What makes an LSAT question difficult?

Here’s a fun math problem!

Sample Math problem -magoosh

I am not a mathematician. In fact, I have only taken one math course since high school Calculus, and it was Statistics. Therefore, I consider the problem above to be a bit difficult.

The thing is, I consider that math problem difficult because solving it requires a large amount of knowledge. You need to know what integrals and exponents are. You need to understand how to solve nested integrals, and you need to know some basics of trigonometric functions. In other words, the problem pulls on information you would have learned in at least 3 different math courses (Calculus, Trigonometry, and Algebra), all of which would have been preceded by at least half a dozen years of learning the basics of arithmetic and geometry.

However, once you’ve learned all of those concepts, the actual math required for the problem isn’t that difficult. It’s mostly just plugging in numbers and that can be done on a calculator. There are many concepts involved, but the application of those concepts is not very advanced. This is exactly the opposite of what makes an LSAT question difficult.



Here’s a fun LSAT question! This one comes from the free practice test offered on the LSAC website.
“All Labrador retrievers bark a great deal. All Saint Bernards bark infrequently. Each of Rosa’s dogs is a cross between a Labrador retriever and a Saint Bernard. Therefore, Rosa’s dogs are moderate barkers.

Which one of the following uses flawed reasoning that most closely resembles the flawed reasoning used in the argument above?”
To answer this question, you need to be able to understand the English language in general and terms like all and each specifically. I suppose knowing a bit about genetics might inform your answer as well, but common sense will also do the trick.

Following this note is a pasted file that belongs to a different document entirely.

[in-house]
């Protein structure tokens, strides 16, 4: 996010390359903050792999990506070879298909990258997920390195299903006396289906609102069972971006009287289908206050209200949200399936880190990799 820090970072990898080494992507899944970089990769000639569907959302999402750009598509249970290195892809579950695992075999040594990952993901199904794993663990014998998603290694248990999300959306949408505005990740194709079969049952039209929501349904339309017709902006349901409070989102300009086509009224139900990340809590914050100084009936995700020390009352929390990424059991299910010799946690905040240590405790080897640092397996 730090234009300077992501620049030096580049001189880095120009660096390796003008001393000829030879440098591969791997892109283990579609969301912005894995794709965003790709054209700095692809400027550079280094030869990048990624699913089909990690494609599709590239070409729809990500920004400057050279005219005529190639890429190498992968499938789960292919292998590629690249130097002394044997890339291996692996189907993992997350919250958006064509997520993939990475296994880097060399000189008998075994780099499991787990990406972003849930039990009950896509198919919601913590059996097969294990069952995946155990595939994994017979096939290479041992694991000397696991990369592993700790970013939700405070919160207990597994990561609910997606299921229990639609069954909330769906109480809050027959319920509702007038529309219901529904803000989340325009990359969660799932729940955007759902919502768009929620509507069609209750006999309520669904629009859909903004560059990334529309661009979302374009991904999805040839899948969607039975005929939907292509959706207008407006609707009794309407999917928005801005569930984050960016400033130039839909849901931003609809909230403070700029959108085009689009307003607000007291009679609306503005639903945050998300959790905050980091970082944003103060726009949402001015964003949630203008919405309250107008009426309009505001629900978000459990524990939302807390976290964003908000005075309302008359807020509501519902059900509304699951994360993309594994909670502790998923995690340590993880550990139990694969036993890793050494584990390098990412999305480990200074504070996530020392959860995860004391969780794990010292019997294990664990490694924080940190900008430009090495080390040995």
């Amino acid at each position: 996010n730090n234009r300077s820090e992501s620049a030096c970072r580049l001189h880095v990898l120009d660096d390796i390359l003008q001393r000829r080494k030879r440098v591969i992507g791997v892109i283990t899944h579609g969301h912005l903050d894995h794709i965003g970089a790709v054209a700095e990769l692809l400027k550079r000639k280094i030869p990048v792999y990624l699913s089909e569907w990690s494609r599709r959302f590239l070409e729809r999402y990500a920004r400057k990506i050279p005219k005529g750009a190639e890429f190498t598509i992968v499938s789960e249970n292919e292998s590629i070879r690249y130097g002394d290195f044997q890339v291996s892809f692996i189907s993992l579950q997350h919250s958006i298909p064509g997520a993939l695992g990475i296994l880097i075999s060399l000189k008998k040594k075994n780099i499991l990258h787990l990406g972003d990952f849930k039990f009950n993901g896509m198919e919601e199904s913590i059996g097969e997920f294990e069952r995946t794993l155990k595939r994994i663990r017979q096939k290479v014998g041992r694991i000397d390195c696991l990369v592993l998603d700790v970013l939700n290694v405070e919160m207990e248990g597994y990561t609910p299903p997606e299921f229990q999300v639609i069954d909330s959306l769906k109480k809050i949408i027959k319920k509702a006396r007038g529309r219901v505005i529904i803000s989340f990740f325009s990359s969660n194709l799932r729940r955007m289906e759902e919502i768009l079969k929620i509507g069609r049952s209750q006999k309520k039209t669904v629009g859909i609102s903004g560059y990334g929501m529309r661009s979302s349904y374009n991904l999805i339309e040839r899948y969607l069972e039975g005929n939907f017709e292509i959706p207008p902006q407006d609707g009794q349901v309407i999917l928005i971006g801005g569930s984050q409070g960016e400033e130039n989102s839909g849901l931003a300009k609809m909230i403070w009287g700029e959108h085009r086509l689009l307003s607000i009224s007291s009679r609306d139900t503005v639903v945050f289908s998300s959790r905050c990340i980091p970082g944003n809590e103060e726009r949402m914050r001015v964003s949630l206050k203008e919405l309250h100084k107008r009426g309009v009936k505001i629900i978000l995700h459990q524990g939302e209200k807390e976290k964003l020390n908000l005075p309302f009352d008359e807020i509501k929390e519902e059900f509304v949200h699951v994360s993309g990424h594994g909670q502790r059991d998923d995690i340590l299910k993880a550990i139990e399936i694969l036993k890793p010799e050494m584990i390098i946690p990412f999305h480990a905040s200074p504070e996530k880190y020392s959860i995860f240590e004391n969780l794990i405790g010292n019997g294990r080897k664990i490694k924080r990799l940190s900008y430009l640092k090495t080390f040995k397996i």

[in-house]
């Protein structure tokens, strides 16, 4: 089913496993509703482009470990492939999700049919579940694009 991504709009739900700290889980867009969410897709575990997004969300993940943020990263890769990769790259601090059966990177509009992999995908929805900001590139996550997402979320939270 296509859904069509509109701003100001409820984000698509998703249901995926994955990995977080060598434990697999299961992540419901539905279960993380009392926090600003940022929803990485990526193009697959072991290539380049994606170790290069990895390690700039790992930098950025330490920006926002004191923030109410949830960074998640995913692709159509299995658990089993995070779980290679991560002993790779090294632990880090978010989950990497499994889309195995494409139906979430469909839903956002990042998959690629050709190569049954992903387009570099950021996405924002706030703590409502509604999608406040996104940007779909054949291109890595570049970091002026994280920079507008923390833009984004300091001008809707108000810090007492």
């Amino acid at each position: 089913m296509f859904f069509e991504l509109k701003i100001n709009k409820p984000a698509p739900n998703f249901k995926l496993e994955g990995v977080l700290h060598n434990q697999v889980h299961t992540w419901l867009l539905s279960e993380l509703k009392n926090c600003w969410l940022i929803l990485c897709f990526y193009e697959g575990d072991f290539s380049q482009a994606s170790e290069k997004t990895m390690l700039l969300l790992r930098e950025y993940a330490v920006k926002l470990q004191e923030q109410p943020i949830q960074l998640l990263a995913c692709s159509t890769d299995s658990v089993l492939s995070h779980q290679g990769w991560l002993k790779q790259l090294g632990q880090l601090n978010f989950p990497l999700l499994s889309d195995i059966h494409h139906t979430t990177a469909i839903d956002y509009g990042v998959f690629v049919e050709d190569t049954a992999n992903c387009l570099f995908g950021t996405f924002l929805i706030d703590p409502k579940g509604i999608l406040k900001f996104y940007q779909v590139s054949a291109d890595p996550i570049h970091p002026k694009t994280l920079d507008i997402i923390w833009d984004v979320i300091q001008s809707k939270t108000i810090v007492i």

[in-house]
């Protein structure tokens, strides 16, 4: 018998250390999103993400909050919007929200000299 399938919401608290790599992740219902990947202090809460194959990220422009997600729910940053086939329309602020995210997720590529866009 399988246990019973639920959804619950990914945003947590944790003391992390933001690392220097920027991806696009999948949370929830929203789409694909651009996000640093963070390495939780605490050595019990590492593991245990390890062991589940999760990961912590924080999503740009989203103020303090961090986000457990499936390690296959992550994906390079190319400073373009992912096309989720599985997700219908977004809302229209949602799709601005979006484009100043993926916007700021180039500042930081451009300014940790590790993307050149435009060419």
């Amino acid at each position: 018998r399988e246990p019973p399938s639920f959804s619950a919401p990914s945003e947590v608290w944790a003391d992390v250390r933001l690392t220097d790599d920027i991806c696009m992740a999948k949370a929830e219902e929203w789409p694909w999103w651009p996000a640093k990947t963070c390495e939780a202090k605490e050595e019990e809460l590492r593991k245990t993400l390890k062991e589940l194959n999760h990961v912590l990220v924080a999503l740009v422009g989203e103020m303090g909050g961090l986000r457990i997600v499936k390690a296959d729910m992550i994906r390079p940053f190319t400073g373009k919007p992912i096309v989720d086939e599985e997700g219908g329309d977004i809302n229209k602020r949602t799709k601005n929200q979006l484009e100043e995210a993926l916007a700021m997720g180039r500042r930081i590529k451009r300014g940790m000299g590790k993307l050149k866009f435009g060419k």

Successfully answering this question depends on your ability to think about the argument being made. Does mixing one thing (Labradors) with another thing (Saint Bernards) always mean that you’ll end up with something halfway between the two? If a billionaire marries someone from the working class, do you end up with a middle class family? No, you end up with two billionaires.



Here’s another fun LSAT question from LSAC.org’s free practice test.
“We should accept the proposal to demolish the old train station, because the local historical society, which vehemently opposes this, is dominated by people who have no commitment to long-term economic well-being. Preserving old buildings creates an impediment to new development, which is critical to economic health.

The flawed reasoning exhibited by the argument above is most similar to that exhibited by which one of the following arguments?”
To answer this question, you need to be able to understand the English language generally and the role of the word because specifically. More importantly, a successful answer depends on your ability to think about the argument and its structure.

The central argument is that a group of people should act one way because another group of people with an ulterior motive wants them to act the opposite way. The word because signifies the real reason for the decision. Even though the second sentence might sound slightly more rational, it’s effectively just fluff to support the main justification, that the historical society’s stance is self-motivated.

So, the LSAT makes a question difficult by concealing arguments and introducing qualifiers to convolute simple concepts. They may include tougher vocabulary, double negatives, or extraneous sentences to distract you. Nevertheless, the concepts remain fairly simple: understanding non-technical language, tracing the structure of arguments, and thinking critically.


Cerebral Olympics

You can rest assured that you won’t be asked to do Calculus, define technical terms, or write computer programs on the LSAT. There is little to no prior knowledge of anything outside of the English language that is needed for the exam. Instead, the difficulty of the LSAT lies in testing your mastery of the few, simple concepts it does cover.

That’s why regular, guided practice is the key to improving your LSAT score as much as possible. If you just had to memorize a bunch of new concepts, you could cram at the last minute and be relatively successful. That’s not the case here. Preparing for the LSAT is much more like training for a sport. You can learn the rules and memorize the techniques pretty quickly, but it takes time to teach your muscles to perform the actions precisely.

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  • Travis Coleman

    Travis is in charge of helping students turn LSAT prep into an afternoon with this guy. With a JD from NYU and an English degree from Boston College, he's dedicated his career to fighting the forces of unnecessary legal jargon and faulty logic. When not geeking out on the LSAT, he can probably be found on skis, in water, or in the vicinity of a roller coaster.

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